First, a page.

adhering rock to plastic
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Old 12-12-2013, 01:46 PM   #1
Qwe
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adhering rock to plastic


I'm having a hard time finding a product that will strongly adhere plastic to rock for an aquarium decoration I'm working on... Silicone and super glue seem to be popular adhesives for aquariums, but I've read that silicone doesn't adhere to plastic, and super glue just doesn't sound like it would be strong enough (thinking basketball size decor).
Any ideas?
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Old 12-12-2013, 03:19 PM   #2
Bushkill
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At the size of a basketball, I think adhesives of any sort would be risky.

On the SW side of the hobby where the aquascaping is often done with very large, very heavy pieces of live or dead rock the individual pieces are usually drilled and an acrylic rod is run through the adjoining pieces. In this manner, you could stack two basketballs on top of each other, figuratively speaking.

You could also achieve some measure of success with a combination of epoxy and super glue gel. The epoxy, becomes nothing more than a surface that will exactly follow the contours of two irregular surfaces, and allow a coating of superglue gel applied to both sides of the epoxy to be effective. Think of it as a sandwich where the epoxy is the bologna and the superglue is the wonder bread, lol! The downside here is that pieces would need just a bit of time for the glue to set up and holding something that large may or may not be easy.

I'm sure there will be more suggestions here.
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Old 12-12-2013, 09:02 PM   #3
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If things are likely to float like wood or foam, I never like to trust adhesives. They can turn loose suddenly and the item go shooting to the top and crash glass tops or lights. For a sure grip on odd shaped things, I go for plastic ties like used for electrical work. They are cheap, come in lots of sizes and can be added together to go around or through almost any size or shape. Non toxic and last nearly forever.
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Old 12-12-2013, 10:52 PM   #4
sdrober1
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For an adhesive that sticks to anything, I use Amazing Goop. They carry it at Home Depot and Lowe's usually. I found it when I was looking for something that would stick to soda bottle lids. At one time, this was the only readily available product that would do it. It's a really thick gel and needs to set up, but it's strong and sticks to almost anything.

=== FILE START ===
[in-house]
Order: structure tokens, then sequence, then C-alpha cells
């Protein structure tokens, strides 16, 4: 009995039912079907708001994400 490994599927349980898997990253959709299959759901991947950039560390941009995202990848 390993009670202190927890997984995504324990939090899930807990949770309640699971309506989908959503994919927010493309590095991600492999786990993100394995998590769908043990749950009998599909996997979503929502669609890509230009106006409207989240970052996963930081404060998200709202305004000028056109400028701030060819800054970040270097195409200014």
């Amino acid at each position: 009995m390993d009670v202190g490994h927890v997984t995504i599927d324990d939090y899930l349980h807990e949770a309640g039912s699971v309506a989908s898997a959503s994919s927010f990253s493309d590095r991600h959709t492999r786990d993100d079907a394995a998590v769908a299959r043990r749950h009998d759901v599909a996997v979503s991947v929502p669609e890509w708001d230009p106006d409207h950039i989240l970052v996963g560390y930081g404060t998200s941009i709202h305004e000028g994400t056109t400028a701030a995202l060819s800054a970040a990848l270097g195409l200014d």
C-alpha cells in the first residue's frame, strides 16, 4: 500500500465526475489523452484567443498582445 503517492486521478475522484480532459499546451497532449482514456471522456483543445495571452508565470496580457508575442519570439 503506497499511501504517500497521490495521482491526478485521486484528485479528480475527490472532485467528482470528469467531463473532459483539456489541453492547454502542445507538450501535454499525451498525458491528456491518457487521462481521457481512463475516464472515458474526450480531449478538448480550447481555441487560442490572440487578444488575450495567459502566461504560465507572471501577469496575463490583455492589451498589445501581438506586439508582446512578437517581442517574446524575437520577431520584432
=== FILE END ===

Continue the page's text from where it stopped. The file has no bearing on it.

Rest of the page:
http://www.eclecticproducts.com/ag_a...es_epoxies.htm
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Old 12-13-2013, 01:51 AM   #5
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Great suggestions, thanks! Might end up going with a combination of them...
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Old 12-13-2013, 06:31 AM   #6
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I'm with Bushkill and PlantedRich, if you can manage it, I'd rather go with a mechanical fastener. If you have a cordless drill, you can do wonderful things with a basic masonry bit and some patience/effort. Also most hardware stores carry nylon fasteners - I personally use them to attach driftwood to slate. Either drill through and use a nylon nut, or drill into and tap (I had a tap (and paired drill bit) that seems to work well enough for this) the hole, and then screw directly into wood. The tap method wouldn't work for most rocks (maybe limestone, possibly slate, but you wouldn't want to try it with a tap you planned on ever using again...)

Also, what type of plastic are you dealing with? that matters quite a bit in terms of what you can do with it/what you can get to adhere to it.

I probably tend to overdo this a bit, but I'm prone to recommending epoxy for an adhesive. -It's inert, it sticks to almost anything, its strong as hell, easy to come by, and generally easy to use.

Also, I believe gorilla glue is aquarium safe once cured (some of the dendroboard folk use it to make backgrounds and such), so that might be another option. best with porous materials, and won't stick to some plastics...

Last edited by lochaber; 12-13-2013 at 06:32 AM.. Reason: forgot the gorilla glue...
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Old 12-16-2013, 12:28 AM   #7
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This is what I'm going for. May use a different rock, but that's the plastic piece. As per your guys' advice, I'm leaning towards drilling some holes along the bottom of the container and using something to tie it to the rock. I can then use epoxy or something around the edges to help keep it down and make sure the rat can't escape into the aquarium jk...
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